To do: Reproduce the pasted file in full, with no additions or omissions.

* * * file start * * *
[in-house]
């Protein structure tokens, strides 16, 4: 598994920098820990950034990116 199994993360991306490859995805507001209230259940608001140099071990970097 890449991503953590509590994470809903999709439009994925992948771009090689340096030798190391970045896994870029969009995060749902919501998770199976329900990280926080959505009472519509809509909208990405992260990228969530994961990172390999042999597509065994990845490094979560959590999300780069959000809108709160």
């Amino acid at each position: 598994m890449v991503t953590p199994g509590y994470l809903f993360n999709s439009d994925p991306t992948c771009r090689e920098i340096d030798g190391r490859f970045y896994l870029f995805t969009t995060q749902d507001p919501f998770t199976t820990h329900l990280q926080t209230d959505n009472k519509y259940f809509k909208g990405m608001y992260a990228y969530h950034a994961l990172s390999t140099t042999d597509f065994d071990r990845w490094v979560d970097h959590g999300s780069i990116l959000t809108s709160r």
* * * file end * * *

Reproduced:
[in-house]
């Protein structure tokens, strides 16, 4: 598994920098820990950034990116 199994993360991306490859995805507001209230259940608001140099071990970097 890449991503953590509590994470809903999709439009994925992948771009090689340096030798190391970045896994870029969009995060749902919501998770199976329900990280926080959505009472519509809509909208990405992260990228969530994961990172390999042999597509065994990845490094979560959590999300780069959000809108709160």
């Amino acid at each position: 598994m890449v991503t953590p199994g509590y994470l809903f993360n999709s439009d994925p991306t992948c771009r090689e920098i340096d030798g190391r490859f970045y896994l870029f995805t969009t995060q749902d507001p919501f998770t199976t820990h329900l990280q926080t209230d959505n009472k519509y259940f809509k909208g990405m608001y992260a990228y969530h950034a994961l990172s390999t140099t042999d597509f065994d071990r990845w490094v979560d970097h959590g999300s780069i990116l959000t809108s709160r």